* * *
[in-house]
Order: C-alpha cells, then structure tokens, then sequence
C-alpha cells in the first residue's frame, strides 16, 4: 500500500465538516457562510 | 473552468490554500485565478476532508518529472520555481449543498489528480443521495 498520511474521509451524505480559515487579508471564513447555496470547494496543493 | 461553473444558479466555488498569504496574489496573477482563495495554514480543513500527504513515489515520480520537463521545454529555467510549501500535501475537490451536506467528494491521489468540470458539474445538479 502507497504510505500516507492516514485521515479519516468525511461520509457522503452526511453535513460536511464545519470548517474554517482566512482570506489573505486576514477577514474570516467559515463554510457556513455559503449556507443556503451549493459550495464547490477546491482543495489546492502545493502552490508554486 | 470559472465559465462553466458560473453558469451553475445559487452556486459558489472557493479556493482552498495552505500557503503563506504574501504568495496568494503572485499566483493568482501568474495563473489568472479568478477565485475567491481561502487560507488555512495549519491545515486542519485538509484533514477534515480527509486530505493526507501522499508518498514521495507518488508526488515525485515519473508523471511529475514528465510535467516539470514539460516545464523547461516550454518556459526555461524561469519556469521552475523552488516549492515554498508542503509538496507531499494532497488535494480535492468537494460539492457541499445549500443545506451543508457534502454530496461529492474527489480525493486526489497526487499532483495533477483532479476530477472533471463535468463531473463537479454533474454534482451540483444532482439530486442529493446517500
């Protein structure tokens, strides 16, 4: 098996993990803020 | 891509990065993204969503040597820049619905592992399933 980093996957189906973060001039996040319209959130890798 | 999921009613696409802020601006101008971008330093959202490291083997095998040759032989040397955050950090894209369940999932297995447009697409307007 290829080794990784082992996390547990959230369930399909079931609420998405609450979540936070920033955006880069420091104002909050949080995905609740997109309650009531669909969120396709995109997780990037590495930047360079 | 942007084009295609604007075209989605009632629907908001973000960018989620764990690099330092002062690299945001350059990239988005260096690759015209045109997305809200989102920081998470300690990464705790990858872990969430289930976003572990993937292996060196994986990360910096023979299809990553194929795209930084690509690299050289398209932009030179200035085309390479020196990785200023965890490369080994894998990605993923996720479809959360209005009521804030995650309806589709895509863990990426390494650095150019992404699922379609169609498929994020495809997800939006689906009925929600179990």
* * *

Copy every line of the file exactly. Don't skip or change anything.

[in-house]
Order: C-alpha cells, then structure tokens, then sequence
C-alpha cells in the first residue's frame, strides 16, 4: 500500500465538516457562510 | 473552468490554500485565478476532508518529472520555481449543498489528480443521495 498520511474521509451524505480559515487579508471564513447555496470547494496543493 | 461553473444558479466555488498569504496574489496573477482563495495554514480543513500527504513515489515520480520537463521545454529555467510549501500535501475537490451536506467528494491521489468540470458539474445538479 502507497504510505500516507492516514485521515479519516468525511461520509457522503452526511453535513460536511464545519470548517474554517482566512482570506489573505486576514477577514474570516467559515463554510457556513455559503449556507443556503451549493459550495464547490477546491482543495489546492502545493502552490508554486 | 470559472465559465462553466458560473453558469451553475445559487452556486459558489472557493479556493482552498495552505500557503503563506504574501504568495496568494503572485499566483493568482501568474495563473489568472479568478477565485475567491481561502487560507488555512495549519491545515486542519485538509484533514477534515480527509486530505493526507501522499508518498514521495507518488508526488515525485515519473508523471511529475514528465510535467516539470514539460516545464523547461516550454518556459526555461524561469519556469521552475523552488516549492515554498508542503509538496507531499494532497488535494480535492468537494460539492457541499445549500443545506451543508457534502454530496461529492474527489480525493486526489497526487499532483495533477483532479476530477472533471463535468463531473463537479454533474454534482451540483444532482439530486442529493446517500
């Protein structure tokens, strides 16, 4: 098996993990803020 | 891509990065993204969503040597820049619905592992399933 980093996957189906973060001039996040319209959130890798 | 999921009613696409802020601006101008971008330093959202490291083997095998040759032989040397955050950090894209369940999932297995447009697409307007 290829080794990784082992996390547990959230369930399909079931609420998405609450979540936070920033955006880069420091104002909050949080995905609740997109309650009531669909969120396709995109997780990037590495930047360079 | 942007084009295609604007075209989605009632629907908001973000960018989620764990690099330092002062690299945001350059990239988005260096690759015209045109997305809200989102920081998470300690990464705790990858872990969430289930976003572990993937292996060196994986990360910096023979299809990553194929795209930084690509690299050289398209932009030179200035085309390479020196990785200023965890490369080994894998990605993923996720479809959360209005009521804030995650309806589709895509863990990426390494650095150019992404699922379609169609498929994020495809997800939006689906009925929600179990």